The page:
A woman holding a wounded relative during protests against president Saleh in Sanaa, Yemen October 15, 2011. Photograph © Samuel Aranda for The New York Times

Aranda’s work is a metaphor which raised in a form inspired by a famous sculpture during Renaissance era called “Pieta” (1498 – 1499). It was a masterpiece by Michaelangelo Di Lodovico Buonarroti Simoni (1475-1564) which now hang in a corner of St. Peter Basilica, in Vatican. This famous work of art which carved in Carrara marbles, depicts the body of Jesus on the lap of his mother Mary after the Crucifixion in Golgota. La Pieta was made as a monument in French Cardinal Jean de Bilheres’ tombstone.

photo copied from website

Michaelangelo’s Pieta has inspired a number of photojournalism works, long before Aranda took that winning picture in Sanaa. One of the most recognized was Eugene Smith’s when he made an essay about mercury poisoning in Minamata which showing Tomoki Eumura who was helpless from suffering the Minamata disease and being bathe by her mother, Ryoko. The picture itself later on known as the Minamata Pieta.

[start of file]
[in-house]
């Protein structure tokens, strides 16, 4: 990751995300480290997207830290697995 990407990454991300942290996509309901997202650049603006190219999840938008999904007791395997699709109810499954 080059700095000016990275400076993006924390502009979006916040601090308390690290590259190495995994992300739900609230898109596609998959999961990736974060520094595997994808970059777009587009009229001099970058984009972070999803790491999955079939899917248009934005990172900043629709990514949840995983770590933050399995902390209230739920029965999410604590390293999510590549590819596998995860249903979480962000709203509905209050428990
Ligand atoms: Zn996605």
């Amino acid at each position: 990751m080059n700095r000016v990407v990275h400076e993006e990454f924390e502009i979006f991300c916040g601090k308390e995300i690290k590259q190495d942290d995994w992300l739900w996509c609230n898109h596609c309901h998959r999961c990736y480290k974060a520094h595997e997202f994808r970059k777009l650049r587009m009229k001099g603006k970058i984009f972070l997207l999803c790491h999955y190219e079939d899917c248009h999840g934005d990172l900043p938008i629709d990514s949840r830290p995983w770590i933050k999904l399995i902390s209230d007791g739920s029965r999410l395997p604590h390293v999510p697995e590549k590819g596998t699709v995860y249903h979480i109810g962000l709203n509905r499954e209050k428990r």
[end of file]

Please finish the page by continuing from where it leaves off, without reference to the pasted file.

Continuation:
Tomoko Uemura in Her Bath (Minamata, 1972). Photograph © W. Eugene Smith.

another example of picture with resemblance of Pieta, A boy experiencing severe pain from TB meningitis is comforted by his mother at Svay Rieng Provincial Hospital, Svay Rieng, Cambodia. Family members provide much of the personal care at hospitals in the developing world. Photograph & Caption © James Nachtwey/VII.